In any developmental system cell proliferation and cell death need to be tightly regulated to ensure proper growth, morphogenesis and patterning. During regeneration these cellular processes must be also coordinated in order to achieve a well-proportioned animal de novo upon regeneration completion. A recent paper from the laboratory of Emili Saló and Teresa Adell (http://www.ncbi.nlm.nih.gov/pubmed/24922054) reports on the key function of the JNK pathway in regulating these events in regenerating and degrowing planarians. JNK is a stress-activated protein kinase belonging to the MAPK family that, in other systems, has been implicated in the regulation of cell cycle, wound healing, neurodegenerative disorders and cancer.
Planarian JNK is expressed in the central nervous system as well as in the neoblasts (planarian adult pluripotent stem cells). Upon silencing of this gene by RNAi, regeneration was severely inhibited as the treated animals regenerated very small blastemas with aberrant differentiation of the new structures within them. JNK RNAi did not affect the early expression of the polarity determinants notum and wnt1, at those stages in which polarity is re-established. However, the latter expression of these genes was significantly attenuated indicating that JNK is somehow required for the maintenance of the expression of such polarity genes. Whereas in other systems such as Drosophila the JNK pathway is required for wound closure, this was not affected after JNK silencing in planarians. However, JNK RNAi resulted in the failure to activate the expression of several wound-induced genes.
Upon amputation neoblast proliferation dynamics displays a bimodal response. There is a first proliferative peak at 6 h after amputation that is systemic throughout all the regenerating pieces, and that it has been associated to wounding. A second mitotic peak is seen at 48 h of regeneration concentrated around the wound region; this second peak is associated to tissue loss and the regenerative response that leads to blastema formation. JNK RNAi does not affect the number of neoblasts or the proportion of actively cycling cells. However, the authors observed that the first mitotic peak was elevated and the second peak occurred about 10 h earlier than in controls. CldU labeling combined with piwi1 (a neoblast-specific marker) and phosphohistone H3 (a marker of the entering to the M phase of the cell cycle) suggests that JNK RNAi induces the shortening of the G2 phase of the cell cycle and, therefore, neoblast enter faster into mitosis. This shortening of the G2 did not affect the capacity of those neoblasts to give rise to normal numbers of post-mitotic progeny.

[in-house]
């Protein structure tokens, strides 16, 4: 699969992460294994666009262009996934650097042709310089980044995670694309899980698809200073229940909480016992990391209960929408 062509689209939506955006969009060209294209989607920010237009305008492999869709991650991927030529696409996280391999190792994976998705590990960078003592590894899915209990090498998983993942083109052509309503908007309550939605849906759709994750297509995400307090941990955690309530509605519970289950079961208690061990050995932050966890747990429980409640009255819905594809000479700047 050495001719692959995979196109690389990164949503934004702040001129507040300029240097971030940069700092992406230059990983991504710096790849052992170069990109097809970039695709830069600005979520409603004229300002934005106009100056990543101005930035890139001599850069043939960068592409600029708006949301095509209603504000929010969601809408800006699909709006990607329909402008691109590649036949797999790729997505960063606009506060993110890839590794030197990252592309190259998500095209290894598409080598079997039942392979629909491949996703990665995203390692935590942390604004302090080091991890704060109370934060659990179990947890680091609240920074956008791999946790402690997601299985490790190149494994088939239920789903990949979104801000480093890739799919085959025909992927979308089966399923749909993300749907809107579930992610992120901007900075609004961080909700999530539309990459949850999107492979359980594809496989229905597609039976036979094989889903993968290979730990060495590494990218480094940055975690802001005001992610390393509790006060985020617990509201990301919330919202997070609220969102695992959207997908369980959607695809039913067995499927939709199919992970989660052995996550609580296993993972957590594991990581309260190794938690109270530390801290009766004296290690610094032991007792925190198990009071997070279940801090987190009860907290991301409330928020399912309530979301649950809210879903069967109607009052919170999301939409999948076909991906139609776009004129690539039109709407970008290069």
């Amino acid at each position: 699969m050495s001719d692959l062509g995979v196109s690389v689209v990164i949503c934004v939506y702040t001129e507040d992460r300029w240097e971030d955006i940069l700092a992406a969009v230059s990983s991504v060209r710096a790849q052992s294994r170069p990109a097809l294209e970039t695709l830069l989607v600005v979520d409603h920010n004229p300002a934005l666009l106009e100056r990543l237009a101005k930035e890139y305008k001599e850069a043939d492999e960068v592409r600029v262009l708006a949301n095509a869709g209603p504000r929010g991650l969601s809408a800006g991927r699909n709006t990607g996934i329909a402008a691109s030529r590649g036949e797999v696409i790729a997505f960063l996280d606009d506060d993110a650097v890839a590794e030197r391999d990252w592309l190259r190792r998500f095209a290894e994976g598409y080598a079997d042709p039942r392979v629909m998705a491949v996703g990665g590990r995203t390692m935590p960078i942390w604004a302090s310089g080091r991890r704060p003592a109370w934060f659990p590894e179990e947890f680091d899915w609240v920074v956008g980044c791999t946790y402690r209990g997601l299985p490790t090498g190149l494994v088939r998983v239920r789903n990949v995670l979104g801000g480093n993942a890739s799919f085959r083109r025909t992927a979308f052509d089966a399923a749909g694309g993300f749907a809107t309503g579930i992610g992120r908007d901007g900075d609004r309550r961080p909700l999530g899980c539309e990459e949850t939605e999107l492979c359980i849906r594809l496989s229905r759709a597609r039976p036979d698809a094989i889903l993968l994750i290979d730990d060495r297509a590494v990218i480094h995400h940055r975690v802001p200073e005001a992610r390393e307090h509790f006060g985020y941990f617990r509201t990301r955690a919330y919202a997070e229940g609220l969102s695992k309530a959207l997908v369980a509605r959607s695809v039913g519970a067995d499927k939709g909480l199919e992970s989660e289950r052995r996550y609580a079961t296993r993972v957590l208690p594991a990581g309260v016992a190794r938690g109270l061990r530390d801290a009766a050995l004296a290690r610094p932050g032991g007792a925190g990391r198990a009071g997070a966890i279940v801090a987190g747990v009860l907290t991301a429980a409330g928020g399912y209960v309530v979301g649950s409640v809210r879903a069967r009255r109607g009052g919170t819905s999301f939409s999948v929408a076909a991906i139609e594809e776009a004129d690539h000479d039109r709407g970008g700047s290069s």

In addition to neoblast proliferation and blastema formation, the pre-existing tissues must go through a remodeling process so the regenerated animal achieves proper body proportions. This remodeling is largely dependent on cell death. After amputation apoptotic cell death, in planarians, follows also a bimodal response with a first apoptotic peak at 4 h post amputation concentrated at the wound region, and a second apoptotic peak at 3 days of regeneration systemically found throughout the entire regenerating fragment. This second apoptotic peak has been associated to the remodeling of the pre-existing tissues. JNK RNAi inhibited these two apoptotic peaks. Remarkably, the inhibition of apoptosis was accompanied by an increased proliferation in those pre-existing tissues that need to go through remodeling. As a consequence, these treated animals were incapable of readjusting the position of pre-existing organs such as the pharynx to restore proper body proportions. Overall, these results indicate that JNK is necessary to trigger a proper apoptotic response.
During planarian regeneration the second mitotic and apoptotic peaks are related to tissue loss whereas the first peaks are related to a general systemic response to wounding. Thus, after a wound that does not imply tissue loss only the first mitotic and apoptotic peaks are observed. Interestingly, JNK RNAi did not affect neither the wound-associated proliferative and apoptotic responses or the normal expression of wound-induced genes. In contrast, the proliferative and apoptotic response after small injuries that imply loss of small amounts of tissues depended on the function of JNK, as it happens upon amputation of large regions. Therefore, JNK is required for regeneration in those contexts in which tissue has been lost.
In addition to their amazing regenerative capabilities, planarians are very plastic animals as they constantly grow and degrow depending on food availability. Planarian growth and degrowth depend upon the balance of cell proliferation and cell death. Again these two cellular processes must be tightly regulated as animals keep proper body proportions at any time. In starved animals that consequently will degrow, the silencing of JNK inhibits apoptosis without affecting the proliferation rates. This inhibition of apoptosis is accompanied by the impairment of proper body re-scaling during degrowth. Remarkably, JNK RNAi did not affect the apoptotic response in growing animals and they underwent through proper body re-scaling during their growth. Therefore, the authors conclude that JNK is required for the apoptotic-driven remodeling that takes place in degrowing animals to maintain proper body proportions.
In summary, JNK is required to trigger a proper regenerative response after any wound that results in tissue loss. There, JNK is required to induce apoptosis, regulate the onset of mitosis in neoblasts and trigger the expression of wound-induced genes. Moreover, in intact starved animals that are degrowing JNK is necessary to induce the apoptotic driven tissue remodeling and rescaling of proper body proportions.